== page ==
CANTON, Ohio – A former Ohio high school football player is suing his school district and former coaches, claiming they forced him to eat a pepperoni pizza against his religious beliefs after missing a voluntary practice.
The student, now 18, filed a lawsuit Wednesday in Akron in the U.S. District Court for the Northern District of Ohio, Eastern Division, against the Canton City School District and his former coaches. The student and his parents, who are not identified by name in the lawsuit, claim their civil rights were violated when he missed a weightlifting session on May 24 and was forced to eat the pizza, The Repository of Canton reported.
The teen, referred to as “K.W.” in the lawsuit, and his family are Hebrew Israelite, meaning they do not consume port, WOIO-TV reported.
According to the lawsuit, the family is seeking $10.1 million in compensatory damages and $3.4 million in punitive damages, in addition to “injunctive relief, emotional pain, suffering, inconvenience, mental anguish, attorney fees, costs and any other legal or equitable relief as this honorable court deems fair and equitable.
Defendants in the lawsuit include the Canton City School District and Canton City School District Board of Education; Superintendent Jeff Talbert; and former McKinley High School coaches Marcus Wattley, Frank McLeod, Zachary Sweat, Romero Harris, Cade Brodie, Tyler Thatcher and Josh Grimsley, The Repository reported.
In June 2021, the Canton City school board unanimously voted not to renew the coaching contract of Wattley, the head coach; assistants Brodie and Thatcher; and McLeod, an assistant baseball coach who had related weight room duties. McLeod, Sweat and Grimsley were declared ineligible for future coaching positions, The Repository reported.
The former player, who is scheduled to graduate from high school in June 2022, now attends a school district more than 100 miles from Canton, according to The Repository.
The allegations in the lawsuit mirror the claims the player’s father, and the family’s attorney, Ed Gilbert, made during a news conference in June. Gilbert had threatened the lawsuit but later said the family was seeking to negotiate a resolution, The Repository reported.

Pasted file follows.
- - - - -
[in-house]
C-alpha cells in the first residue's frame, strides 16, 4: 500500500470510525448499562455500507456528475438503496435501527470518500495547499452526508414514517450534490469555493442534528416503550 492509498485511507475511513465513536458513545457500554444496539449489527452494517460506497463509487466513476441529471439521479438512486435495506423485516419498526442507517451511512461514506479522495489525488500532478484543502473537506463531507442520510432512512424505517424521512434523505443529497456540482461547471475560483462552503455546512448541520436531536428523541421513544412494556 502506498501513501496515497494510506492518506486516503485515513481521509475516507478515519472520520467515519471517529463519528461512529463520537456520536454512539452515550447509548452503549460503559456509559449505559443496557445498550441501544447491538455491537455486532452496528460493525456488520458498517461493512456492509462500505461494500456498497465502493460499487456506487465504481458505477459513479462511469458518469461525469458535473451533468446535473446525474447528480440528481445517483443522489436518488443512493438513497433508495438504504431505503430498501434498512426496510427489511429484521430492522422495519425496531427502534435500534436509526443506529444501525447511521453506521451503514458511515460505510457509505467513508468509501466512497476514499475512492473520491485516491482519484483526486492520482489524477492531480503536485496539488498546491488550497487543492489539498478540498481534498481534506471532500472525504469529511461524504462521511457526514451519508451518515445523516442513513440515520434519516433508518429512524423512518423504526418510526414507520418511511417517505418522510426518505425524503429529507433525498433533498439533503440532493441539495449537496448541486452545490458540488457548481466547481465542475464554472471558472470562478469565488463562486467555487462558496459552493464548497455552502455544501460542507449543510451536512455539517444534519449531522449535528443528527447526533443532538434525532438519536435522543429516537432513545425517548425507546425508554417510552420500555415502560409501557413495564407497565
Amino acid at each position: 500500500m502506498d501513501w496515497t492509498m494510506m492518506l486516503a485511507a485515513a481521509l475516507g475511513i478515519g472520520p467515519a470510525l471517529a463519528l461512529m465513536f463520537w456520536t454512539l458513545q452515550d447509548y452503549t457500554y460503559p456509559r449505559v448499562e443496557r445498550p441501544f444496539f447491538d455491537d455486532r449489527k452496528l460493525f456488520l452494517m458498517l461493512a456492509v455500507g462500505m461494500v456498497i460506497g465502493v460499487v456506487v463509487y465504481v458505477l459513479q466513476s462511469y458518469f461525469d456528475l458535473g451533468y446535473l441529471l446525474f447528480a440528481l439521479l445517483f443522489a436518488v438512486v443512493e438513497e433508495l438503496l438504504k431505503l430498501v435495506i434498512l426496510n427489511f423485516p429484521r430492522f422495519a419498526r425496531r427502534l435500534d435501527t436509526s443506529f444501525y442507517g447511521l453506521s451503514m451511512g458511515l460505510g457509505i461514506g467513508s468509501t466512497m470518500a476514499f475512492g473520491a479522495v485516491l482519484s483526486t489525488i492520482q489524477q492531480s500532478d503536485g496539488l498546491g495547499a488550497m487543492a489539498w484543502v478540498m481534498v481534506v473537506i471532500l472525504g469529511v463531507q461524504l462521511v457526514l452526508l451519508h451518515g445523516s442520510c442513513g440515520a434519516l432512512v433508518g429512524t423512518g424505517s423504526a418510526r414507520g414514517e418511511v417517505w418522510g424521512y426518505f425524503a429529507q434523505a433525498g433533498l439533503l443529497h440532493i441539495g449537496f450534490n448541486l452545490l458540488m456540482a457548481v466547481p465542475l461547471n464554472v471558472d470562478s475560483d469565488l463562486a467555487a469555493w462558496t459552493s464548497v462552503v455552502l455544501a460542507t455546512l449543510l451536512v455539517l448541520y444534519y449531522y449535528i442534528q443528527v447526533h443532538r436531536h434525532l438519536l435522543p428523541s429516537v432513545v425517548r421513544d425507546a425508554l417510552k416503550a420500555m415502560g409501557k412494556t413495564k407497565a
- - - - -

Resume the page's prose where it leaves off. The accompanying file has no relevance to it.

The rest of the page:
“The central facts in this case are undisputed,” Gilbert said in a news release. “The family has been in intense settlement discussions with the Canton School District. These discussions resulted in a resolution. However, the district’s insurance company has reneged on the settlement, thereby forcing the family to move forward with litigation.
“The affected child has been forced to leave the district due to threats from his teammates and members of the Canton community. The child is mentally devastated.”
According to Gilbert, the player was told that his teammates would be forced to do extra drills if he refused to eat the pizza, and that his position with the team could be compromised, The New York Times reported.
Attorney Peter Pattakos, who represents several of the former coaches, maintained in a statement that the former player’s original claims were false.
“When this story first broke last spring we immediately came forward with evidence — including statements from more than a dozen eyewitnesses — showing that the wild accusations that the coaches forced K.W. to eat pizza against his religion were false and defamatory,” Pattakos said. “After Ed Gilbert, his clients, and the district officials who wrongly terminated the coaches refused to retract their false statements and reinstate these excellent coaches, we sued them for defamation in a case that has been pending in Stark County in July.
“With their efforts to extort a settlement from the district having failed, Ed Gilbert and his clients had little choice but to file this pathetic lawsuit as a defense against the coaches’ defamation claims against them.”
In a statement, Talbert said “The board will address the claims, which it contends are without merit, through the legal process.”